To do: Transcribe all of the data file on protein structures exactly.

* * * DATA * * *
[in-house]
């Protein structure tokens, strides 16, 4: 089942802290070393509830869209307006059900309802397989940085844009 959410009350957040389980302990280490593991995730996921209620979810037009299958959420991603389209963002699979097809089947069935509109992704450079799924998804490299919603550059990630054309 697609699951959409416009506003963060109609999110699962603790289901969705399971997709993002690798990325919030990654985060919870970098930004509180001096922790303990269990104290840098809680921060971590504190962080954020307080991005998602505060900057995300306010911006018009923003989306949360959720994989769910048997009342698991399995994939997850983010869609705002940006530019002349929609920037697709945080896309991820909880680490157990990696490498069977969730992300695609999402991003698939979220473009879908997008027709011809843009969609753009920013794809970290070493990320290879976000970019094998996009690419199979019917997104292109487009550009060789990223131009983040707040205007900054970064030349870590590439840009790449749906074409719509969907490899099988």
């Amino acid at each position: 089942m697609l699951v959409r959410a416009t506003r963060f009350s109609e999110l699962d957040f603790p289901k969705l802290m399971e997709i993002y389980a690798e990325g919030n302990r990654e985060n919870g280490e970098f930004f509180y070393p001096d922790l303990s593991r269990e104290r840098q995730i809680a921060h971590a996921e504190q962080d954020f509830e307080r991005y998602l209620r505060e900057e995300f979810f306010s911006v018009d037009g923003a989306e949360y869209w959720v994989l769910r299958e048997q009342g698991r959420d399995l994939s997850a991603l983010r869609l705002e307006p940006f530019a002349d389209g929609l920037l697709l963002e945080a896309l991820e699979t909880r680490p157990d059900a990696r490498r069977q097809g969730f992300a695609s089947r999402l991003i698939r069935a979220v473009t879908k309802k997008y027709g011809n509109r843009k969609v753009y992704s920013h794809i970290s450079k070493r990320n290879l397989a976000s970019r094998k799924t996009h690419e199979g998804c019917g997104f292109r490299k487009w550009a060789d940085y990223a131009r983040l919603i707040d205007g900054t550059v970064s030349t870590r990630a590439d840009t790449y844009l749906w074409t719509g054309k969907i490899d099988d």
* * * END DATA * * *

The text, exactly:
[in-house]
């Protein structure tokens, strides 16, 4: 089942802290070393509830869209307006059900309802397989940085844009 959410009350957040389980302990280490593991995730996921209620979810037009299958959420991603389209963002699979097809089947069935509109992704450079799924998804490299919603550059990630054309 697609699951959409416009506003963060109609999110699962603790289901969705399971997709993002690798990325919030990654985060919870970098930004509180001096922790303990269990104290840098809680921060971590504190962080954020307080991005998602505060900057995300306010911006018009923003989306949360959720994989769910048997009342698991399995994939997850983010869609705002940006530019002349929609920037697709945080896309991820909880680490157990990696490498069977969730992300695609999402991003698939979220473009879908997008027709011809843009969609753009920013794809970290070493990320290879976000970019094998996009690419199979019917997104292109487009550009060789990223131009983040707040205007900054970064030349870590590439840009790449749906074409719509969907490899099988």
């Amino acid at each position: 089942m697609l699951v959409r959410a416009t506003r963060f009350s109609e999110l699962d957040f603790p289901k969705l802290m399971e997709i993002y389980a690798e990325g919030n302990r990654e985060n919870g280490e970098f930004f509180y070393p001096d922790l303990s593991r269990e104290r840098q995730i809680a921060h971590a996921e504190q962080d954020f509830e307080r991005y998602l209620r505060e900057e995300f979810f306010s911006v018009d037009g923003a989306e949360y869209w959720v994989l769910r299958e048997q009342g698991r959420d399995l994939s997850a991603l983010r869609l705002e307006p940006f530019a002349d389209g929609l920037l697709l963002e945080a896309l991820e699979t909880r680490p157990d059900a990696r490498r069977q097809g969730f992300a695609s089947r999402l991003i698939r069935a979220v473009t879908k309802k997008y027709g011809n509109r843009k969609v753009y992704s920013h794809i970290s450079k070493r990320n290879l397989a976000s970019r094998k799924t996009h690419e199979g998804c019917g997104f292109r490299k487009w550009a060789d940085y990223a131009r983040l919603i707040d205007g900054t550059v970064s030349t870590r990630a590439d840009t790449y844009l749906w074409t719509g054309k969907i490899d099988d």